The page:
Meet Bastien Ferreri of Frenchie Covent Garden

Frenchie Covent Garden is the northern outpost of the successful cave a vin and restaurant with the same name in Paris. Sommelier Bastien Ferreri has built the restaurant’s wine list.

Editor's note: Bastien Ferreri has since left Frenchie Covent Garden

Tell us a bit about your career so far – where you’re from, how you got into wine and what you’re currently doing?
“I have started in the industry with catering school back home in Provence, it was during that time I caught the passion for wine and its production. I really started my sommelier and wine journey at Chez Bruce – an amazing, then 2*, bistrot with an enormous wine list and hundreds of small growers. I quickly moved on to London in 2009 and got my first job with Gordon Ramsay Holdings at Murano with the fantastic Angela Hartnett and her team. In 2012 I was lucky to take over as Head Sommelier at Hibiscus and had a load of fun there with the sensational cooking and a lot of wine pairings, all chosen from small and iconic biodynamic winemakers from all around the world.
Most recently in 2016 the opportunity of opening Frenchie as Restaurant Manager & Wine Buyer came up which I was very excited and enthusiastic to accept.”

How has the list developed at Frenchie since you opened?
”It has mainly expanded, we have changed the look but the core is the same. Delicious handcrafted wines and spirits, from all around the globe, that enhance the quality of vineyard with great craftmanship. Our wine selection follows the seasonality of our menu, so there’s quite a lot of changes within the list which is around 200 bins.”

A lot of restaurants and bars claim to regularly change their list, whereas in reality this isn’t always the case. Do you think it’s important to do so? Is it difficult to maintain a list that frequently changes?
“Well, it is all about balance too. As a guest and wine enthusiast we always like to recognise some lines and we all have a comfort zone. I believe it’s very important to maintain a solid and long relationship with winemakers and/or distributors, therefore keeping a few lines for a year or so is valuable – this adds to the guest experience as much as changing some other lines. Of course, it all depends of the type of business too. Here at Frenchie we do around 50 wines by the glass and we tend to change 80% of them every 3 to 4 months. Some more exclusive wines rotate faster as we do them by the glass or bottle with smaller quantities in stock. It is important to keep the offer interesting and exciting for guest… in the same way you can’t crack the same joke all the time. ”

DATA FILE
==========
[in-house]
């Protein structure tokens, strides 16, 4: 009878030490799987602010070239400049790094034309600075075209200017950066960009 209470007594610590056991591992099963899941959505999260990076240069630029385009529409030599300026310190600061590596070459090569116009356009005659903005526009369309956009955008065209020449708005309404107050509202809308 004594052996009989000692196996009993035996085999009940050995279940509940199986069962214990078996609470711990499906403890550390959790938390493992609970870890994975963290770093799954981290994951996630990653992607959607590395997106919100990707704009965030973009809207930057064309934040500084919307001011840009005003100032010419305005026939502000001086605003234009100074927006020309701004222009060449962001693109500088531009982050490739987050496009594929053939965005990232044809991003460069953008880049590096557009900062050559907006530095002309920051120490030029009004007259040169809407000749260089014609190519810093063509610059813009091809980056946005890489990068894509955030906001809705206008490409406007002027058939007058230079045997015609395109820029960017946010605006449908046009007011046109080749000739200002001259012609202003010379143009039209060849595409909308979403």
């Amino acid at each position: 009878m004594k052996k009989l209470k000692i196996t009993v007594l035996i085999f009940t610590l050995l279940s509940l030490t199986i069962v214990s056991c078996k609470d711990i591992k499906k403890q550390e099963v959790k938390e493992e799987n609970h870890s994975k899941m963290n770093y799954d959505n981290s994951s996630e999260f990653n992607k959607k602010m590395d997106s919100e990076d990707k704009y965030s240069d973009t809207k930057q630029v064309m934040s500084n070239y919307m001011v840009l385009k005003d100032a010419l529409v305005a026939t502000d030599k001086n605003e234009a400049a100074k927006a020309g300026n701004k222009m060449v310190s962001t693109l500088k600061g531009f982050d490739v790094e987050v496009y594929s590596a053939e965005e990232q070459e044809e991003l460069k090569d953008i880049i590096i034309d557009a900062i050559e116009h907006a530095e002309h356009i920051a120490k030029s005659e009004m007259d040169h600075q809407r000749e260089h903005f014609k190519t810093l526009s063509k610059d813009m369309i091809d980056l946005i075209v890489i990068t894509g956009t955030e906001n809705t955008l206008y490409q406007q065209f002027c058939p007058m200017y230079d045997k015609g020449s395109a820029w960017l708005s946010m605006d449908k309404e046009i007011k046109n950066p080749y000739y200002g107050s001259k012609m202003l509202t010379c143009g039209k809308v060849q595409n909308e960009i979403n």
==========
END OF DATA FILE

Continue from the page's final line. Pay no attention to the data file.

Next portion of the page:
When you start writing a list from scratch, where do you actually start?
“I start with the concept of the restaurant/food offer. Then study the area and neighbours, and, of course, budget. As sommeliers, not owners, we’re very lucky when we have a nice budget provided and the freedom to create something personal and interesting; it’s important to protect that freedom if possible. The challenge is to create a real and personal offer whilst keeping your eyes and ears open to the demand. After a while you obviously have your “wines lines” that you love and share on your list and which cover the spectrum of the budget and offer.”

Biggest challenges (or advantages) of writing and maintaining a great list in London?
“It is extremely fast paced in London, the city is full of real connoisseurs and wine geeks, also novices and wine collectors. It is fuelled by a large number of wine importers too that enable us the access to the finest, funkiest and most interesting wines from all around the world! Therefore the real challenge is to make a small list! This is really hard when you love the juice and have so many different bottles of deliciousness around you!”

How do you think London compares to other cities for drinking wine?
“It is a fantastic hub, it has been the one of the greatest wine places for decades and still is!
A country that doesn’t produce, or produces very little, as England, always has a greater desire to discover products from other places, a greater interest to understand and taste different wines and a real motivation to have fun and pleasure with endless new wines!”

What are some of the things that make a good wine list?
“I think a good by-the-glass and carafe offer is one of the best assets. You usually know that a place that selects carefully with interesting, new wave wines alongside great classics will be good.
Value too – it’s always a tricky thing in Central London unfortunately, but it is possible to offer great value wines, that means looking for lesser known areas, producers and styles.”

Any pet hates about wine lists?
“I hate blackboards! So hard to read. I also like it the presentation of a list to be simple, I have made the mistake of falling into using more quirky words for the style/regional classification etc when in the end it was only making sense to me – yet confusing all the guests.

I think it is very important to keep both the offer and demand in mind, at the end of the day a sommelier does not cook or make the wine (in general cases) – they curate exiting and tasty wines from producers and distributors. To make it personal is great and necessary, but to make it narrow-minded, by yourself and for yourself is useless and extremely annoying.

Finally, I hate lists with no vintages or cuvée name on them and just the appellation or producer, same as when you buy a piece of meat, a skirt of beef is extremely different than onglet, therefore the details need a mention!”

Three favourite places to drink in London?
I love Brawn, Laughing Heart & Naughty Piglets

Read more about Frenchie and browse its wine list here

Published 24-October-2018
Interview / London

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